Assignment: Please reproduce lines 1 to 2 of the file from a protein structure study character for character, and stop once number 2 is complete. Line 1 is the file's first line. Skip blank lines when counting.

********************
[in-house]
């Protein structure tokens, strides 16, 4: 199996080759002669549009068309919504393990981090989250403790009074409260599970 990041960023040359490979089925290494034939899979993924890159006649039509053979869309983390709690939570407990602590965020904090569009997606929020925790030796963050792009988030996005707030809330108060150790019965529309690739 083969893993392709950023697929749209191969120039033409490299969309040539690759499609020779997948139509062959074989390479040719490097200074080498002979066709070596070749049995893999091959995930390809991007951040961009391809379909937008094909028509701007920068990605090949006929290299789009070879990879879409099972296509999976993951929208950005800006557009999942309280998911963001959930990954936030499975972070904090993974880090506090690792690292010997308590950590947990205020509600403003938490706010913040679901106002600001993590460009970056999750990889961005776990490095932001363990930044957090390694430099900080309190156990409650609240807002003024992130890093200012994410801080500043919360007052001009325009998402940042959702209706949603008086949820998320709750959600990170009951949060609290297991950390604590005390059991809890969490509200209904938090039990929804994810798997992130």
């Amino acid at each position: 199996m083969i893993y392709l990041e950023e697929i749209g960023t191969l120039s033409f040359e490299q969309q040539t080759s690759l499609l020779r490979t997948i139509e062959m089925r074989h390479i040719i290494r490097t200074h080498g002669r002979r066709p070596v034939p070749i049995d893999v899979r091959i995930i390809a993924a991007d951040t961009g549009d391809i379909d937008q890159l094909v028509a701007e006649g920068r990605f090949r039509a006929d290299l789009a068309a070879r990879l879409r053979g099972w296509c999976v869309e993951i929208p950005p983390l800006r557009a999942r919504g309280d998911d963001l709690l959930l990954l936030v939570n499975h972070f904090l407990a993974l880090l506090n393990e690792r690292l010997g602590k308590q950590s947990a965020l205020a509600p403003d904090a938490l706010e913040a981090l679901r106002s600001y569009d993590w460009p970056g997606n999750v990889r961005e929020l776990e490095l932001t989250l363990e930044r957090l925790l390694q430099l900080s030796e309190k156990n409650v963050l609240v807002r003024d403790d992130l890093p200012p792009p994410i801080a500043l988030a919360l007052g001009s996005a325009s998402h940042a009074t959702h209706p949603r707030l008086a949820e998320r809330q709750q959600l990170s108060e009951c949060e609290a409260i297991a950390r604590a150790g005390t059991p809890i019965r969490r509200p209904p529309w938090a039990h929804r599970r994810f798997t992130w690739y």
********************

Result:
[in-house]
């Protein structure tokens, strides 16, 4: 199996080759002669549009068309919504393990981090989250403790009074409260599970 990041960023040359490979089925290494034939899979993924890159006649039509053979869309983390709690939570407990602590965020904090569009997606929020925790030796963050792009988030996005707030809330108060150790019965529309690739 083969893993392709950023697929749209191969120039033409490299969309040539690759499609020779997948139509062959074989390479040719490097200074080498002979066709070596070749049995893999091959995930390809991007951040961009391809379909937008094909028509701007920068990605090949006929290299789009070879990879879409099972296509999976993951929208950005800006557009999942309280998911963001959930990954936030499975972070904090993974880090506090690792690292010997308590950590947990205020509600403003938490706010913040679901106002600001993590460009970056999750990889961005776990490095932001363990930044957090390694430099900080309190156990409650609240807002003024992130890093200012994410801080500043919360007052001009325009998402940042959702209706949603008086949820998320709750959600990170009951949060609290297991950390604590005390059991809890969490509200209904938090039990929804994810798997992130």